PROPOSED three-weekly bin collections in St Helens would lead to a build up of dirty nappies and create public health hazards, a councillor has said.

Council bosses were grilled on the public’s concerns regarding the pilot, which will begin in September if approved, during a special scrutiny meeting this week.

Residents have expressed concerns, councillors said, that the extra waste will lead to an increase in rats, flies and maggots.

However, Tim Jones, senior assistant director of trading services, assured councillors the system will not cause any public health concerns.

He added that no health hazards will come from an increase in nappy waste – as long as they are double bagged.

In response, Newton councillor Jeannie Bell said: “On average, new-borns generate 50 nappies a week.

“I know from my experience and the experience from some of my residents who have emailed me on this, if you’ve got two children who are both in nappies under the age of two, which happens, then that’s 100 nappies a week, 200 over two and 300 over three weeks.

"Regardless of how well you double bag them, I struggle to see how that cannot be a public health concern.”

Cllr Richard McCauley, ward member for Thatto Heath, fears maggots will be more prominent as a result on food waste being in the bins for longer.

He said: “If there’s food left in a bin for three weeks, you don’t have to be a rocket scientist to know there will be maggots in there.”

The pilot, if approved, will focus on two routes in St Helens, covering 2,000 homes, with a view to rolling it out from September 2019.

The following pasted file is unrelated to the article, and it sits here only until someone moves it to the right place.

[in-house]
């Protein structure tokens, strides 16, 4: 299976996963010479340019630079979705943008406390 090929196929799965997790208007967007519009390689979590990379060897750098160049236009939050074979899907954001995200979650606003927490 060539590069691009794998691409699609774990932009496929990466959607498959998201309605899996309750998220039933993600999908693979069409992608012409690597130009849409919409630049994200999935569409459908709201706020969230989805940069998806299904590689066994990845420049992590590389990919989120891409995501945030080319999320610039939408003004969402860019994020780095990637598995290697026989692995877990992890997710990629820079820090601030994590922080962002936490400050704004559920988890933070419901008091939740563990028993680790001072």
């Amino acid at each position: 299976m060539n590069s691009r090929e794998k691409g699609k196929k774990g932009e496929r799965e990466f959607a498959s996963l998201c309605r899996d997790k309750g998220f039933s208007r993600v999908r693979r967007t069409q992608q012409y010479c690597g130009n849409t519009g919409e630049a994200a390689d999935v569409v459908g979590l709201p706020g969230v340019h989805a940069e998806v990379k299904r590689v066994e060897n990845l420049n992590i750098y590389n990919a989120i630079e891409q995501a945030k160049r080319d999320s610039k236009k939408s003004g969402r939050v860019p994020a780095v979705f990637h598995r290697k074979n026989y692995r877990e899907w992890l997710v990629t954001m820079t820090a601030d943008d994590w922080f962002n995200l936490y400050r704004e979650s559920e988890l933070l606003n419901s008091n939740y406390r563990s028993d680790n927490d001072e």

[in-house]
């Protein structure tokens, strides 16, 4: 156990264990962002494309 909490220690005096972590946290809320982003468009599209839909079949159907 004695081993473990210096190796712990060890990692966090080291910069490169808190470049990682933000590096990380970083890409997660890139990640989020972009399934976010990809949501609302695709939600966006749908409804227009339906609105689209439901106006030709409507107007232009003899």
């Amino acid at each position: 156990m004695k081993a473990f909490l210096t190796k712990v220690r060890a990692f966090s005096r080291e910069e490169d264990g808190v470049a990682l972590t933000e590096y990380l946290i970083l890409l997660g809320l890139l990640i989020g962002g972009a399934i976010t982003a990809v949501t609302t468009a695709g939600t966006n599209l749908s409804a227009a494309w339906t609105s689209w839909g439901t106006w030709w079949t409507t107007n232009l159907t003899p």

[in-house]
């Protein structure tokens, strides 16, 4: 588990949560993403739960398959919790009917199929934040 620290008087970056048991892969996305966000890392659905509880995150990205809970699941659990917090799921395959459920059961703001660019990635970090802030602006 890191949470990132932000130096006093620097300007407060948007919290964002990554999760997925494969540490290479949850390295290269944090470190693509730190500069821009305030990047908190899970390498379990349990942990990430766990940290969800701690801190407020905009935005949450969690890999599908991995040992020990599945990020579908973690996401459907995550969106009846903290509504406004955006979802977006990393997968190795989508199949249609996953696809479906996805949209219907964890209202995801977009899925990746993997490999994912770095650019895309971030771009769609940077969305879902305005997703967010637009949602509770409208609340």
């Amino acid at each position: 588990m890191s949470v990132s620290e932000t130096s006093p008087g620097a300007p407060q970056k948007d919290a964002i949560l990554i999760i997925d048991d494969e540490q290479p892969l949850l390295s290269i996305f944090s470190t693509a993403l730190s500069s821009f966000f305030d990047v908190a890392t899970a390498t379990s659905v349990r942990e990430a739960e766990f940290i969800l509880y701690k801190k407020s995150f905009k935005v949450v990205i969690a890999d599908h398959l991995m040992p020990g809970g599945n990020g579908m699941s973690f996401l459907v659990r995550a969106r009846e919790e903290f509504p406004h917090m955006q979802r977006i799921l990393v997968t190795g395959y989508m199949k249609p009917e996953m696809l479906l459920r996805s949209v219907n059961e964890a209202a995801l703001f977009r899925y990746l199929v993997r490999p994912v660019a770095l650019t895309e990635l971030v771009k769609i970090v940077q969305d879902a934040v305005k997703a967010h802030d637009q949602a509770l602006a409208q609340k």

One of the key drivers of the change, which is part of a wider revamp of waste services, is to reach a recycling rate target of 50 per cent by 2020.

Currently the borough’s recycling rate is at 39 per cent but has dropped by around five per cent following the introduction of the garden waste charge.

“I think if we introduce a three-weekly system now, it would be disastrous because we haven’t got enough participation now in the system,” Mr Jones said.

“The system itself is robust and provides the best possible system in St Helens in recycling terms.

“The issue is implementing that and having residents on board and engaged and following the system.”

Waste services portfolio holder Lynn Clarke, told members she has spoken to six other authorities that have implemented three-weekly bin collection services, and said none expressed any public health concerns.

She also said none of the six authorities, which included Wigan, Bury and Rochdale, saw an increase in flytipping following the change.

Haydock councillor Martin Bond said statistics have shown that flytipping has gone down in line with increasing recycling rates but said this has not been the case in recent years as recycling has “flatlined”.

In repsonse, Mr Jones said: “We have a problem with flytipping in St Helens, we have a significant problem.

“That’s mainly in rear alleyways, 70 per cent of flytipping is in rear alleyways in a number of wards in particular.

“So, there is significant problem there that we do need to address as part of the review into waste.”